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From the Colonial Era through the Civil Rights Era

                                                               

LESSONS FROM THE BIG HOUSE: ONE FAMILY’S PASSAGE THROUGH THE HISTORY OF THE SOUTH by Frye Gaillard and Nancy Gaillard. Published December 7 2021 by New South Books. 160 pages.

–Review by Michael Pierce

I’ve been a genealogist and historian for about 45 years. American history, because it’s so complicated, has always intrigued me. And my family’s place in the American story has always interested me, and it’s sometimes quite as complicated.

So it was that this book piqued my curiosity and, to put it simply, if I ever put my own family history to paper, this is how I’d do I’d do it.

Originally published in 1994 by Frye Gaillard and his late wife, Nancy, it was updated in 2021 with a new Introduction and Epilogue.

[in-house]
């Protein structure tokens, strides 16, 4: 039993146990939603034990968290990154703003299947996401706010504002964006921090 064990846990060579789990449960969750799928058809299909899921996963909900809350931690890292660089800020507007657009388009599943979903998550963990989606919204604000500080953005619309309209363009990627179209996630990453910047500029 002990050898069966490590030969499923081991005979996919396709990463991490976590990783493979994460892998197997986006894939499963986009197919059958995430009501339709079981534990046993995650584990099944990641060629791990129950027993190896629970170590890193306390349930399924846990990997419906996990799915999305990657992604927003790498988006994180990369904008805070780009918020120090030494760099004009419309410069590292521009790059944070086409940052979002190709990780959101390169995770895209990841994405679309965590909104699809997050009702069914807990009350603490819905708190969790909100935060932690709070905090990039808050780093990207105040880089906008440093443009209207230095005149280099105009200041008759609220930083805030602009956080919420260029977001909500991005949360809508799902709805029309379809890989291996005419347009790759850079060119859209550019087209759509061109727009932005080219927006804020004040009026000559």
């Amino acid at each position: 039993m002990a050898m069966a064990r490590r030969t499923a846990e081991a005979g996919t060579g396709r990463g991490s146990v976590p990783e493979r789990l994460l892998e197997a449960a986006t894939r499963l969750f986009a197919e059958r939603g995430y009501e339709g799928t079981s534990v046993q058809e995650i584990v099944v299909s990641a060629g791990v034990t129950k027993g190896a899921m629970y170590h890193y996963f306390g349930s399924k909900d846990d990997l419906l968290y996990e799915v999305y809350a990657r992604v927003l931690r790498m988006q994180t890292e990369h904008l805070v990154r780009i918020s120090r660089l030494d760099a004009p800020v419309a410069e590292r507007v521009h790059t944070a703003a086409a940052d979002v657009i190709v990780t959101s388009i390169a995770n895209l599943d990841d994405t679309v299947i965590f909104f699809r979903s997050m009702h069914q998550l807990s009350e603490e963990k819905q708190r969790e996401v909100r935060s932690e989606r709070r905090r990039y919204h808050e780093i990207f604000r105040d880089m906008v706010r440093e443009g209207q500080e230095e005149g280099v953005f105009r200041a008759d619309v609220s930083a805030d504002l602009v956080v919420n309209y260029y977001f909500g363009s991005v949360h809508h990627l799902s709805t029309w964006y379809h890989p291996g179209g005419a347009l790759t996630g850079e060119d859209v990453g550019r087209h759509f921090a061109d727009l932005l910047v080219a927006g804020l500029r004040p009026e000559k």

LESSONS FROM THE BIG HOUSE is a combination of family history and memoir, with Frye tracing his family from its Huguenot origins, through Colonial America, to the Civil Rights era. The story begins with the discovery of a box full of documents, letters, and clothing in his grandfather’s attic and carries on through his coming of age in the 1960s.

Gaillard learns that his family seems to never want to the buck the status quo. Loyalists during the American Revolution, fighters for the slavocracy they were a part of afterward, to the point where a young Frye Gaillard is castigated for inviting Robert, the family’s black gardener, to join him at the supper table by being told he had hurt Robert’s feelings by extending the invitation. It was a subtle way of saying that Robert may be a nice man, and practically a member of the family, but he had his place.

The year 1968 is highlighted. A year that began with so much hope was shattered in an instant by two heinous assassinations. We then find Frye, moving deeper into his realization that he was going to be an agent of change in his family, the one who would no longer accept the status quo.

There are no apologies nor wagging fingers of shame in this book, and there shouldn’t be. Recognize what your family may have done in the past, and do your bit to try to make the world a better place.

 

 

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